resulting in velocity bunching that leaves a strong chirp
in the longitudinal phase space and subsequent increase of
the peak current [27]. The measured longitudinal phase
space at the linac exit after velocity bunching shows a
residual chirp, of À8.7 Æ2 keV,µm, with the uncertainty
arising mainly due to linac phase jitters of 1

, combined
with the sensitivity of compression to injection phase
errors. The experiment was done with a mean energy of
115.2 MeV, projected (slice) energy spread of 1.33
(0.7) MeVand rms e-bunch length of 0.42 ps, correspond-
ing to a peak current of 380 A. In the transverse plane the
beam was matched to the undulator with Twiss parameters
(averaged over the undulator length) h¡
x
i ¼ h¡
y
i $1.5 m
and with projected emittances s
x
,s
y
¼ 2.7,3.0 mmmrad.
In these conditions the chirp with its associated gain deg-
radation prevents the FEL from reaching deep saturation,
in the absence of tapering. An in-vacuum spectrometer
[28] represents the main radiation diagnostics. Calibrated
gratings and CCD detector (Versarray, 1300B-Princeton
FIG. 1 (color online). Propagation of a field spike (blue)
developing at the rear of a chirped e-beam (green) for
(a) untapered case, and (b) tapered case as a function of z.
Vertical axes indicate the resonant condition as a function of
the relative position between the beam and radiation, u is the
final detuning in the untapered case. In (a) the slippage leads the
spike out of resonance, when the chirp is combined with an
appropriate undulator taper (b), the resonance can be preserved.
PRL 106, 144801 (2011)
P HYS I CAL RE VI E W L E T T E RS
week ending
8 APRIL 2011
144801-2
Instruments) enables the simultaneous determination of
spectral properties of the observed FEL radiation and of
the pulse energy [29].
Figure 2 shows a typical single shot spectrum obtained
with the untapered undulator, i.e., six sections tuned at the
resonance of 540 nm for the mean beam energy. The strong
chirp in the electron bunch produces a broadband spectrum
extended over the full spectral window. The analysis of a
sequence of 100 spectra gives an average (Ærms) pulse
energy of 7.8 Æ8 µJ, a mean central wavelength of
537 Æ5 nm and an rms linewidth of 8.8 Æ2 nm.
In order to compensate the chirp, each undulator module
was progressively tuned, commencing with the first, while
minimizing the spectral width (see Fig. 3 Taper A).
This process results in an increase of the pulse energy, in
a narrowing of the spectrum and in a shift of the mean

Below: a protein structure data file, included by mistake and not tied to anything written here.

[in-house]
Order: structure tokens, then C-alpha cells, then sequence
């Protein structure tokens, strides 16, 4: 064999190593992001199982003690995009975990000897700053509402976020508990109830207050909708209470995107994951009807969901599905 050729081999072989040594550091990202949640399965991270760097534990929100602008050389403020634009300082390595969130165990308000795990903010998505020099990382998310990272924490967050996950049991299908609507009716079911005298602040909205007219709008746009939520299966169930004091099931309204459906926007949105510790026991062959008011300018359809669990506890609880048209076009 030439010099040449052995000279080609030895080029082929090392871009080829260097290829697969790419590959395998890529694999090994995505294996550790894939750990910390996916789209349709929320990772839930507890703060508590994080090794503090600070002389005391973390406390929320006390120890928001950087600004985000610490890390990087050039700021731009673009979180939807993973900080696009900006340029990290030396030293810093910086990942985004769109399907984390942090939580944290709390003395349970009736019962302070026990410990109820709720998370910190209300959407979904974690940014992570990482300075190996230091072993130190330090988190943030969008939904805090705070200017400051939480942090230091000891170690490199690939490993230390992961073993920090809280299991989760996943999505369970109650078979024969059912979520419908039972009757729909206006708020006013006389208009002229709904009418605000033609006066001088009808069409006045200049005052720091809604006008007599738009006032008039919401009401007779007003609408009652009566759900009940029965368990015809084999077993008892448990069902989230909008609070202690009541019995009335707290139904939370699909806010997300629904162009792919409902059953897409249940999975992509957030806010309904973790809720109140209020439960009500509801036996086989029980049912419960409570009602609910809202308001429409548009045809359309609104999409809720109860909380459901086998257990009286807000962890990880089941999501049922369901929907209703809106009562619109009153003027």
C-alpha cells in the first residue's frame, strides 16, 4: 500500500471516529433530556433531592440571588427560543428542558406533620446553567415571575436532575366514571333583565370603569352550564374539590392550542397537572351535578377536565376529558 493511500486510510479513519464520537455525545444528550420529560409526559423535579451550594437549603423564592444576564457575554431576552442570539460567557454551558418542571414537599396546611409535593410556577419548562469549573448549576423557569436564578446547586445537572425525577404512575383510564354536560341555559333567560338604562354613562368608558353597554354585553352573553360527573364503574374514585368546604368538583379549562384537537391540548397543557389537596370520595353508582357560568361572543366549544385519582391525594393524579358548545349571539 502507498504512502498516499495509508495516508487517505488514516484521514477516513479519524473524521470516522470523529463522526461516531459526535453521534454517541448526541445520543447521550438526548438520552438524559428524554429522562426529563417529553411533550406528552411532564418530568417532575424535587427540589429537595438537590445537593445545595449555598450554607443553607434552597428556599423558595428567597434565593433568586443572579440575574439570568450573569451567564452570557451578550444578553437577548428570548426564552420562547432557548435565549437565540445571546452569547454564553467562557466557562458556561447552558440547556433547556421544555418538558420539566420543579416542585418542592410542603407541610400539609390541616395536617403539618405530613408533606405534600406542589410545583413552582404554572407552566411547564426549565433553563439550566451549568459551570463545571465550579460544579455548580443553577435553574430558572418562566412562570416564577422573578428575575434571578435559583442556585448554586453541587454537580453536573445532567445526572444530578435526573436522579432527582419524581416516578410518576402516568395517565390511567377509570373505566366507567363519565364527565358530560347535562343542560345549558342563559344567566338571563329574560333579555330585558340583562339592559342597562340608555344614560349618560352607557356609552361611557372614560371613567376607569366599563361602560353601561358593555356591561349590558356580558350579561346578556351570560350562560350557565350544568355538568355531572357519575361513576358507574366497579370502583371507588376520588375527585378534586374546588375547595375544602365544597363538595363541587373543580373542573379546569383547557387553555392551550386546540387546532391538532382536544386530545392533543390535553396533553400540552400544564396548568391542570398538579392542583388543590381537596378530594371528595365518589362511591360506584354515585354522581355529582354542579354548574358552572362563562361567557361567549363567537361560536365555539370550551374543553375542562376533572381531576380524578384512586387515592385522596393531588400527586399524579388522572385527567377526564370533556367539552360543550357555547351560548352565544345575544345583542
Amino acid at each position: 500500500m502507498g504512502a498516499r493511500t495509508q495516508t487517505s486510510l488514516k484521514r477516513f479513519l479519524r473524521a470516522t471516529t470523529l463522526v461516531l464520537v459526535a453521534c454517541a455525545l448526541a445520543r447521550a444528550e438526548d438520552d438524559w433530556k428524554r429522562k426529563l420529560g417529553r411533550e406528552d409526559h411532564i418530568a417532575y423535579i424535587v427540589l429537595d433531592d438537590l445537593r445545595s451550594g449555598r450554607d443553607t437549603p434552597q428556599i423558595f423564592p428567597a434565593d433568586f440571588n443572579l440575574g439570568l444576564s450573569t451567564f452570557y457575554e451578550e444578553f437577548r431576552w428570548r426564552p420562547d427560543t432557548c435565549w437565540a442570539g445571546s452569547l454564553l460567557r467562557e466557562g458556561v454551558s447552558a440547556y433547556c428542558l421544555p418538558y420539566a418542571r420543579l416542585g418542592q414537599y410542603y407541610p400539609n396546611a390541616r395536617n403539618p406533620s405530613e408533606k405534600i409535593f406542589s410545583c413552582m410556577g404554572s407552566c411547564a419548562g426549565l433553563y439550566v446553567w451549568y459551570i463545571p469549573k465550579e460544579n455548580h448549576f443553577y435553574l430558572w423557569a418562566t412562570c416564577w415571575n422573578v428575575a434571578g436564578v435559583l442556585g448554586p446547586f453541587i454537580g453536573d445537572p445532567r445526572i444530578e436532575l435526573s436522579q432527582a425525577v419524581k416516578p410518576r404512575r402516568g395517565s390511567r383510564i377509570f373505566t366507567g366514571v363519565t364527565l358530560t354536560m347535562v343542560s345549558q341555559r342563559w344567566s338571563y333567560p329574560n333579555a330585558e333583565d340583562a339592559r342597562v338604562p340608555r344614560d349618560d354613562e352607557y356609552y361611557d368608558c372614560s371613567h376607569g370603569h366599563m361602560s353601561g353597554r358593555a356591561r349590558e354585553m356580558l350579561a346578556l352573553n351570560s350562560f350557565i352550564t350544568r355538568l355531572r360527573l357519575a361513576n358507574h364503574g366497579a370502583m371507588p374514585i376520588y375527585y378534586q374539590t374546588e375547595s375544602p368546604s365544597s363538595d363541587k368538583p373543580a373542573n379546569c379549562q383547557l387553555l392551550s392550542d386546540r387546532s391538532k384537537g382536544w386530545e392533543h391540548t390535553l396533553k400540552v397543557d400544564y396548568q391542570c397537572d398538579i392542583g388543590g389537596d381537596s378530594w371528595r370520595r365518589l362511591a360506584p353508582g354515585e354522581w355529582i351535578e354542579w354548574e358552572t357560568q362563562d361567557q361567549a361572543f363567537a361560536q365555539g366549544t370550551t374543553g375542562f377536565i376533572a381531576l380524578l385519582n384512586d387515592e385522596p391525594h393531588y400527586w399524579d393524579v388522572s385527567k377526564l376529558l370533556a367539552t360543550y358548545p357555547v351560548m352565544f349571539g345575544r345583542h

wavelength down to 521 Æ3.7 nm. The central wave-
length was restored to 540.1 Æ4.4 nm by tuning the un-
dulator gaps to the values corresponding to the solid curve
in Fig. 3 (Taper B). The black dashed line in Fig. 3
indicates the trend of a taper compensating a spike travel-
ing at the velocity c (, ¼ 1), as given by Eq. (1).
Discrepancies between this last curve and Taper B in the
final part of the undulator may be ascribed to nonlinearities
in the energy chirp, but also to the fact that the taper is
simultaneously compensating the electron energy loss.
This is confirmed by the extracted energy per pulse. The
analysis of the sequence of 100 spectra, as shown in Fig. 4,
gives a pulse energy of average value of 139 Æ97 µJ and
rms linewidth of 4.3 Æ1.3 nm.
Figure 5 compares the experimental output energies
with the results of 100 cases simulated with GENESIS 1.3
[30]. The rms pulse energy fluctuation is $70% in the
experiment, while it is $11% in the GENESIS 1.3 simula-
tions including only the intrinsic e-beam shot noise. This
value increases up to $50% [distribution (A) in Fig. 5]
when a correlated stochastic variation of 28% in the pulse
peak current and time duration, compatible with a phase
jitter in the first linac section of $1

, is introduced.
Distribution (B) in Fig. 5 results from the additional
FIG. 2 (color online). Single shot spectrum acquired with all
undulators set at nominal resonance of 540 nm, with spectrome-
ter entrance slit opened at 100 µm, corresponding to a resolution
of $0.17 nm. The vertical axis represents the nondispersive
dimension at the slit.
FIG. 3 (color online). Resonant frequency for a 115.2 MeV
electron beam in the six undulators, untapered and tapered case
(Taper A). Taper B after compensation of the observed wave-
length blueshift.
FIG. 4. Energy vs relative spectral width for untapered and
tapered cases.
FIG. 5 (color online). Histogram of the pulse energy distribu-
tion given by 100 measurements (exp), and by 100 GENESIS 1.3
simulations, where statistical fluctuations of peak current and
bunch length (A) and also emittances and energy spread (B)
were introduced. The listed beam or undulator parameters were